By Farah Ghuznavi
Let’s get down to brass tacks. Why do you write?
Have to – there are so many stories to tell! And if I go too long without writing, I can feel myself getting out of sorts with the world. It’s as if some critical dimension of my existence has gone missing.
Tell us about your most recent book or writing project. What were you trying to say or achieve with it?
Most recently, I completed a longish short story, set a few decades into the future, about a Bangladeshi family of climate change migrants that migrates along the ‘New Silk Route’ and ends up camped on a suburban lawn in southern England. It’s told through the perspective of the eight year old boy who lives in the house and secretly makes friends with the girl from the family. It’s essentially a story about the often brilliantly transgressive nature of children’s friendships. Their capacity to transcend adult-imposed boundaries provides the hope for the future.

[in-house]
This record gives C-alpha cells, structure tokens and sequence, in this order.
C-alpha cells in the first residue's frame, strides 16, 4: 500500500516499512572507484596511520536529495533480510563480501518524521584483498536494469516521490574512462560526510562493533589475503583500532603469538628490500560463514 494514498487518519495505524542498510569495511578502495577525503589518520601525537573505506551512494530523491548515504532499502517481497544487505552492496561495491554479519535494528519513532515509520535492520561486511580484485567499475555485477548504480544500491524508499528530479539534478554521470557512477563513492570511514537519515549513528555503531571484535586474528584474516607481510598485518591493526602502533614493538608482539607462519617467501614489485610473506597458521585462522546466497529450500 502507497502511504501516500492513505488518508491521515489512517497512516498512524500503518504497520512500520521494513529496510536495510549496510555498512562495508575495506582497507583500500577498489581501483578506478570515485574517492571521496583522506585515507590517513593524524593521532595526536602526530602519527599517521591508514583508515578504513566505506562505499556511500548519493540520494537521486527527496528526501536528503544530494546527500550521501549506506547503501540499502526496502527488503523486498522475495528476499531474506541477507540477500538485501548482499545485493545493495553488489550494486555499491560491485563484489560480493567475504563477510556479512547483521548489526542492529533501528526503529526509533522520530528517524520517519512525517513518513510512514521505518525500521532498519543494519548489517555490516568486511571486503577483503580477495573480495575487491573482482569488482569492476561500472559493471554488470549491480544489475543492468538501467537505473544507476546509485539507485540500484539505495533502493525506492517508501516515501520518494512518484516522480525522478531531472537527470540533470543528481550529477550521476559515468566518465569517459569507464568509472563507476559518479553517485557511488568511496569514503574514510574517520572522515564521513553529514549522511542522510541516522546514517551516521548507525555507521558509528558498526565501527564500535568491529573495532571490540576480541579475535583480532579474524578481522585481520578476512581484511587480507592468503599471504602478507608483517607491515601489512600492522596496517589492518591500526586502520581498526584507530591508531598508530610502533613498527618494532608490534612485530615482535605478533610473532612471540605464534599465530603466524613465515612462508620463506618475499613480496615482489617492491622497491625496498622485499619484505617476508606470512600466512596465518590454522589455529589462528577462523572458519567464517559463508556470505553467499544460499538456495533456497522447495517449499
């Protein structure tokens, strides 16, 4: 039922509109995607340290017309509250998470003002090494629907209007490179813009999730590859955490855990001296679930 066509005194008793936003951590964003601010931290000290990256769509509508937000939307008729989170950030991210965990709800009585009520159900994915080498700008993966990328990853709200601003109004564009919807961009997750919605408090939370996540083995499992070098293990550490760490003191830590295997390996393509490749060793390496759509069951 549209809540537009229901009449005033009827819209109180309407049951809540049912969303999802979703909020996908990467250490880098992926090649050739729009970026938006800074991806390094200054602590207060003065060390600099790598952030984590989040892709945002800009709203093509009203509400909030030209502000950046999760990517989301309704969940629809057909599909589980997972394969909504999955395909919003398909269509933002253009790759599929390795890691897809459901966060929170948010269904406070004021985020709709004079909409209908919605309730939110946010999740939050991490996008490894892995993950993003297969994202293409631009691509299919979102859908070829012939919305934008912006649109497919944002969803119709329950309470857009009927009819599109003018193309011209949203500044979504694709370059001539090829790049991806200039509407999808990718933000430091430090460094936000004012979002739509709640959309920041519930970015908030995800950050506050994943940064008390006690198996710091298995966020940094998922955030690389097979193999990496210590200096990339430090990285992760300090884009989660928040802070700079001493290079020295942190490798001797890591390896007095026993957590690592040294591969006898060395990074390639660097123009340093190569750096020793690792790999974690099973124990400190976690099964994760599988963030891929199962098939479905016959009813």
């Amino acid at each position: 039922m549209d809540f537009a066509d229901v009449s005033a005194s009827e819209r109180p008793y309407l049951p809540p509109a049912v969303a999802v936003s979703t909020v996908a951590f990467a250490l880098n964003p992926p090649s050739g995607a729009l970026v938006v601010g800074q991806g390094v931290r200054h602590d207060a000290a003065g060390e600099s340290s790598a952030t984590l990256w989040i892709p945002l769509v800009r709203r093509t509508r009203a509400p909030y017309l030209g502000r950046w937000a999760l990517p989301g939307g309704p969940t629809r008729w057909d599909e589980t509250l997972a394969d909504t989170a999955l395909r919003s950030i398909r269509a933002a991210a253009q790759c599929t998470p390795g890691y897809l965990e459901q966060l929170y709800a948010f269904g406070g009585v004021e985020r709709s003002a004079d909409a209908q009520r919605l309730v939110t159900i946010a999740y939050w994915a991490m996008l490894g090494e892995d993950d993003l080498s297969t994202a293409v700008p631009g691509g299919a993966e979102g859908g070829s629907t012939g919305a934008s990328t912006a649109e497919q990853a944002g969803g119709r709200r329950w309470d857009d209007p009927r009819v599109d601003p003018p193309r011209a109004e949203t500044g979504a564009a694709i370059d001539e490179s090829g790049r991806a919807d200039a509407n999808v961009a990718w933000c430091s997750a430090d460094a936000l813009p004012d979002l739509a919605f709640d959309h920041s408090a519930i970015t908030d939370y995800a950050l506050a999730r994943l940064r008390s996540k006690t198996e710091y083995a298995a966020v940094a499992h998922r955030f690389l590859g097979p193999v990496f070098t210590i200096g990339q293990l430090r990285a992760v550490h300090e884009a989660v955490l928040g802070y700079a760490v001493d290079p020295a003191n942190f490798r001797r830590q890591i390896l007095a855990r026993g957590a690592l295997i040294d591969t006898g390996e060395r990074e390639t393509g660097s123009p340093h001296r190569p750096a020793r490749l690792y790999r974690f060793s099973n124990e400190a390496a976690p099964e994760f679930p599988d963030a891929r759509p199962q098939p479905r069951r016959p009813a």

Describe your writing aesthetic.
‘More is less.’ I am always trying to pare my writing down, to say the most I can in the simplest way. I really enjoy reading dense, rich styles but I think my own strength is in economy with words. And I’m not at all keen on adverbs!
Who are your favorite authors?
Oh, how does one choose? The world is full of brilliant writers. Some current contemporary favourites: Africa – Chimamanda Ngozi Adichie; South Asia – Neel Mukherjee, Michael Ondaatje; America – Barbara Kingsolver; Middle East – Naguib Mahfouz, Elif Shafak; Britain – Hilary Mantel